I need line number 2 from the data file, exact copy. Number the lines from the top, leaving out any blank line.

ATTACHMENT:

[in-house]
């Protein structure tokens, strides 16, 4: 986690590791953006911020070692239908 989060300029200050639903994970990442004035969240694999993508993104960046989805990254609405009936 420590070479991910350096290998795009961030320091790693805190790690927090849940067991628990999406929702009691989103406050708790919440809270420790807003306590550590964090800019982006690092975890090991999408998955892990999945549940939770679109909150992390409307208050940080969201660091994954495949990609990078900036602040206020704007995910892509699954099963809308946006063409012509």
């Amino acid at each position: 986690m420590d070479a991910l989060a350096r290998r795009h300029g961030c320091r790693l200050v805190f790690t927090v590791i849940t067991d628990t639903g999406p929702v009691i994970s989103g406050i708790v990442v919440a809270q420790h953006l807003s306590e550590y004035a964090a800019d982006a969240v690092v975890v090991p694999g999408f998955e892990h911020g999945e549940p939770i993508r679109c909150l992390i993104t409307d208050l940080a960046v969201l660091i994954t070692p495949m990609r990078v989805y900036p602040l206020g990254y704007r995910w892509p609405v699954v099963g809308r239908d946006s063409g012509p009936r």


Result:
């Protein structure tokens, strides 16, 4: 986690590791953006911020070692239908 989060300029200050639903994970990442004035969240694999993508993104960046989805990254609405009936 420590070479991910350096290998795009961030320091790693805190790690927090849940067991628990999406929702009691989103406050708790919440809270420790807003306590550590964090800019982006690092975890090991999408998955892990999945549940939770679109909150992390409307208050940080969201660091994954495949990609990078900036602040206020704007995910892509699954099963809308946006063409012509």